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Columbia Spectator Staff

Any headline that includes the phrase, "then have your mind blown" is probably unworthy of being opened. So when we heard that The College Fix had just published an op-ed by Princeton freshman Tal Fortgang titled "Meet the Poster Child for 'White Privilege'—Then have your Mind Blown," our reaction was a collective Eye roll. By "have your mind blown," The College Fix must have meant "spend the rest of your night clenching your fists and fuming over the sad irony that those who don't understand the meaning of white male privilege are the ones who benefit most from it."

We decided that we had to respond to this op-ed, which completely misses the point and grossly misinterprets the meaning of privilege and the way it functions.

Tired of feeling like he has to apologize for being a white male, Fortgang is frustrated that his family history is rendered irrelevant by discussions which link skin color with privilege. But nobody is asking for personal apologies for historical injustices—that's literally not the point.

To be clear, nobody wants, or needs, more nuanced understandings of race than people of color. The fact that family history and other factors that influence a person's station in society are often ignored in favor of skin tone just speaks to how reductionist our understanding of identity can be.

Fortgang accuses those who tell him he's privileged of toeing the line of racism. (Let's forget for a minute the inherent contradiction in the idea of "racism against white people.") His success, Fortgang argues, should not be diminished to a socially constructed narrative of white male privilege and ascribed to "some invisible patron saint of white maleness." But what he fails to understand is that this "patron saint" of white maleness isn't so invisible—historically, socially, and politically, institutions have protected and supported white men. Recognizing the fact that white men benefit from the kinds of racist and sexist structures on which American society is built isn't meant to diminish his accomplishments. It's meant to remind us that white men don't have an inherent predilection for success—the odds have just been stacked in their favor.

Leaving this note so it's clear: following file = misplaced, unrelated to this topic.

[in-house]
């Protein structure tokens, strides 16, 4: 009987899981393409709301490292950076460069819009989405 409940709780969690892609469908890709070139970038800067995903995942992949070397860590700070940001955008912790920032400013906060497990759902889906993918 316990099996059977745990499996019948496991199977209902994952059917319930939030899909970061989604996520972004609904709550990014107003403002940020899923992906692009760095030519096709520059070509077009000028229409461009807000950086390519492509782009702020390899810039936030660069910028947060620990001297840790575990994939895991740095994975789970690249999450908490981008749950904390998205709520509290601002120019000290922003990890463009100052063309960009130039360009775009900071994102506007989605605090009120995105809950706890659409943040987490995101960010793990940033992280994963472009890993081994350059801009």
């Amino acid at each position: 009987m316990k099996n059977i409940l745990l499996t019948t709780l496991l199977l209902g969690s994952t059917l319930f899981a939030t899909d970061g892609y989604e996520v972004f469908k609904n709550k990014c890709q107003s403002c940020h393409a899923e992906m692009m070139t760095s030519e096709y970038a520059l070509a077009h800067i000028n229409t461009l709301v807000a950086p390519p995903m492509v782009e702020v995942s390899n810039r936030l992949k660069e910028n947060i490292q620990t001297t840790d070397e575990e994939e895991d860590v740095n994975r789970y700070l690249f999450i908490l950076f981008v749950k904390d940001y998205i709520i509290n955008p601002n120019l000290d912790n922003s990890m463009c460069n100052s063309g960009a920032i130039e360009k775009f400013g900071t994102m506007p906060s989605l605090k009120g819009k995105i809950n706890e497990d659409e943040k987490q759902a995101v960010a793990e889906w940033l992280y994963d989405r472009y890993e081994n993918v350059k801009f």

Fortgang continues to criticize those who ask him to check his privilege, saying, "Furthermore, I condemn them for casting the equal protection clause, indeed the very idea of a meritocracy, as a myth, and for declaring that we are all governed by invisible forces (some would call them 'stigmas' or 'societal norms'), that our nation runs on racist and sexist conspiracies."

First of all, meritocracy is a myth. We are not all born with the same opportunities to succeed—and that is not a conspiracy.

But perhaps the most infuriating and telling part of Fortgang's op-ed is its ending: "I have checked my privilege. And I apologize for nothing." Except, he clearly hasn't checked his privilege—because he doesn't even understand what it is. The very act of writing a defense of white privilege (and a condemnation of those who point to it) is in itself an exercise of the very entitlement he refuses to acknowledge.

White Privilege princeton Tal Fortgang The College Fix mind blown